The HCPSS diversity office has grown from a single person in 2018 to six positions in 2019 to nine positions in 2020, with a budget of over $1.4M dollars. Additional funding is likely embedded in other parts of the budget, such as the $1.5M teacher and paraprofessional development program and other programs responsible for curriculum development. And last year, the National Education Association (NEA—teachers’ union) provided a 3-year grant of $438,720 to the Howard County Education Association (HCEA—teachers’ union) to help implement a whole-school Restorative Justice model in the HCPSS. At the same time, other programs have been cut, including special education and new teacher development, and class sizes have been increased.
Accelerating diversity, equity and inclusion work has been identified in the FY2021 budget as a top priority of the Board of Education and Superintendent. According to Board of Education Chairperson Mavis Ellis, regarding the increase in positions from 6 to 9, “We did get three more [diversity, equity and inclusion] staff in this budget, but it can’t end there.” Regarding large COVID-related costs, she said “I applaud the hard work of our staff as they have identified some areas to reduce costs as a result of the pandemic, but the cuts are not nearly enough to overcome the significant costs associated with responding to needs in a system as large as ours.”
Language in the “student” petition discussing the need to remove school resource officers seems to come directly from the NEA’s “Racial Justice in Education Framework.” According to the petition, “Having Resource Officers in our schools subjects Black and other marginalized individuals to the devastating effects of racial profiling at an incredibly young age, which further perpetuates the school-to-prison pipeline for Students of Color.” They demand that HCPSS defund the police (SROs) “and redistribute the money towards other initiatives, such as hiring additional school counselors and psychologists, behavior specialists, and support professionals and providing conflict mediation training for all faculty and staff.” The petition ended with the warning “If you do not take action, you are complicit.”
Regarding the need to remove SROs from schools, Chairperson Ellis took a racially-charged position when she said, “Many students and others in the Black community are very wary of having armed, inadequately trained and possibly racist police officers in our schools.” While the law does not require SROs, it does require school systems to either have SRO coverage in schools or to provide “adequate” police coverage to schools when needed, according to HCPSS General Counsel Mark Blom.
So, where do we go from here? We expect school budget cuts due to the impact of COVID-19 along with continued increases in the student population. Will the Board of Education choose to continue to prioritize controversial anti-bias, anti-racist, pro-Marxist training instead of increasing class sizes or cutting special education, or supporting the already defunded Teachers for Tomorrow program? Will they choose to fund increased transportation costs related to redistricting in support of school “desegregation?” Or will they scale back and transform their Restorative Justice initiatives into a non-discriminatory form of diversity awareness training that everyone can agree upon? Will we replace the teaching of failed Marxist analytical methods and the disputed Critical Race Theory with the successful classical liberal teachings that have been the foundation for our democratic institutions?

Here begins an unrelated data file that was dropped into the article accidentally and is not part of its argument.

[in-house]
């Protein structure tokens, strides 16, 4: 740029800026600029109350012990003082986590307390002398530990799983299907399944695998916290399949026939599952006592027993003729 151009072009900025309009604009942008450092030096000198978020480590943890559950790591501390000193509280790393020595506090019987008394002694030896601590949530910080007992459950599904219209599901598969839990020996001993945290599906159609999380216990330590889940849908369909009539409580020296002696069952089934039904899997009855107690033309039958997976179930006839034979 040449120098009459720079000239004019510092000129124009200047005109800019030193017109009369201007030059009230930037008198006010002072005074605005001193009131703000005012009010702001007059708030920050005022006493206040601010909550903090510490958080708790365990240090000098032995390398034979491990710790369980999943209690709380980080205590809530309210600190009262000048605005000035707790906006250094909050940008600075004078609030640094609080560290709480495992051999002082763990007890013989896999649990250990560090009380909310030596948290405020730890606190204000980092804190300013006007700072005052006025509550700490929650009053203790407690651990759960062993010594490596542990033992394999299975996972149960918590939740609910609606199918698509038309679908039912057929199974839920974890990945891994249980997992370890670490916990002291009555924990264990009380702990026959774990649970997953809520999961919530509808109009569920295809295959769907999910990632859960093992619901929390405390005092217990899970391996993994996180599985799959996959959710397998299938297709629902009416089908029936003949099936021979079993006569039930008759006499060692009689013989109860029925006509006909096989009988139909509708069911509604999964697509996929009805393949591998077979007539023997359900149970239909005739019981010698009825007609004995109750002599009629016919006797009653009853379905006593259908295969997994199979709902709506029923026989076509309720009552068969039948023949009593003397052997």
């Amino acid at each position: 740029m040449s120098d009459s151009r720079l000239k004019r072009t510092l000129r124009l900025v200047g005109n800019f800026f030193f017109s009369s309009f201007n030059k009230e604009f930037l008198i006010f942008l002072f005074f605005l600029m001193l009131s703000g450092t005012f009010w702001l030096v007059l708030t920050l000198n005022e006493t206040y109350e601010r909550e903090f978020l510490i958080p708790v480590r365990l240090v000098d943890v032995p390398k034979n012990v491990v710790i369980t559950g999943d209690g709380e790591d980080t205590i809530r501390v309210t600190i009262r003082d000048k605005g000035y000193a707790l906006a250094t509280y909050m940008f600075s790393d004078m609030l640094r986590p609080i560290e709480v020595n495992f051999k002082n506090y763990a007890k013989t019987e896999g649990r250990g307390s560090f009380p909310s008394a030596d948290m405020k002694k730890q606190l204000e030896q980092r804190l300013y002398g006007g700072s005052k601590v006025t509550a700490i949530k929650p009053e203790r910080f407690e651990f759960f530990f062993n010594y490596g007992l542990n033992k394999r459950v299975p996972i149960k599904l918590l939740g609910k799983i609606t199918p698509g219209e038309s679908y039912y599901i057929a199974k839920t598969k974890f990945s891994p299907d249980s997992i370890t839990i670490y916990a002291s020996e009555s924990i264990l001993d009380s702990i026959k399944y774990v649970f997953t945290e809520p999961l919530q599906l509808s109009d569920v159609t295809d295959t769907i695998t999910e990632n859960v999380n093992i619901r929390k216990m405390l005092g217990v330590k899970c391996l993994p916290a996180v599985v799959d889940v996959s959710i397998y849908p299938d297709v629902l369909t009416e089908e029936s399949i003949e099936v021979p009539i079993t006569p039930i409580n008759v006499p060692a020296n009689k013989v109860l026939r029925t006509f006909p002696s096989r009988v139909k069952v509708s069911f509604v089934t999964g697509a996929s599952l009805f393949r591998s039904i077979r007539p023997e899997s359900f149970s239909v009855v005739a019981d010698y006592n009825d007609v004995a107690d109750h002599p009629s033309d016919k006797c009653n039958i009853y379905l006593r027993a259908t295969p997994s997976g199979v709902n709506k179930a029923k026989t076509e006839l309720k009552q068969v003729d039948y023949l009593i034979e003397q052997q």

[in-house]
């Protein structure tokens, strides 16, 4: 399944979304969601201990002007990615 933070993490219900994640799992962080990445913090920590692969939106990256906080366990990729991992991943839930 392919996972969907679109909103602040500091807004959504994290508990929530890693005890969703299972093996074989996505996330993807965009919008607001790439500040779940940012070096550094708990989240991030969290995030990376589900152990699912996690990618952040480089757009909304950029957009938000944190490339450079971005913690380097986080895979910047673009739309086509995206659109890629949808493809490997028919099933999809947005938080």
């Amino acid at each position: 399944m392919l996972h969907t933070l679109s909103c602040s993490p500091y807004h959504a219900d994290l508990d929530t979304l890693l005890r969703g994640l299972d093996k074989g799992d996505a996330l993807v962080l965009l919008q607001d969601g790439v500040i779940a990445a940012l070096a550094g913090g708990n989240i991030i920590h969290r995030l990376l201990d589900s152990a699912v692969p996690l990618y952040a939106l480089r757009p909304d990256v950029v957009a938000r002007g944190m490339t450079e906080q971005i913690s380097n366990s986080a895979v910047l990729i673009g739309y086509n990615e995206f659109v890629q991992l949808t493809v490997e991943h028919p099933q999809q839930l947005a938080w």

Everybody wants equity in our school system to ensure every child receives a high-quality education free of discrimination, but we also want them to learn what is good about America and give them the skills to pursue their own American dream. In 1963, Martin Luther King Jr. said, "And so even though we face the difficulties of today and tomorrow, I still have a dream. It is a dream deeply rooted in the American dream. … I have a dream that little children will one day live in a nation where they will not be judged by the color of their skin but by the content of their character.” We don’t want to diminish or reverse the great progress we have made since those words were spoken.
Unfortunately, there is no such thing as a color-blind education to the ideologues who are pushing radical changes on our public education system. They believe you are either racist or anti-racist, an oppressor or a victim, white or a person of color. Color-blind education is considered racist. So, it will be difficult to reverse the changes that have already been made and about which the public is largely unaware. I wonder if the 400 students who signed the anti-racism petition understood exactly what they were going to get.
Is Columbia, and Howard County as a whole, still the unique and progressive land of diversity and inclusion that was originally built by James Rouse and has flourished since the very beginning of the Civil Rights era, or has something gone terribly wrong here? I believe that the Critical Social Justice movement has gone too far by exaggerating what racism exists in our community and implementing a divisive and illiberal program based on Restorative Justice, Critical Race Theory, and Marxist ideology that is destructive and discounts our ability to judge each other by the content of our character and continue to work towards the dream of racial harmony.
“This is the challenge for liberal Democrats,” said Omar Wasow, a Princeton professor who studies race and politics. “In a diverse society, how do you enact politics that may advance racial equality without reinforcing racial divisions that are counterproductive and hurt you politically?”
Citizen testimony during the redistricting debate of 2019 was a clear display of an incredibly diverse, multi-racial, multi-ethnic population united in concern for the education and welfare of all its children, not a population divided by racial animosity. Readdressing the accelerating diversity training and reeducation curriculum in a transparent and public manner should be a top priority for the new Board of Education--before it is too late.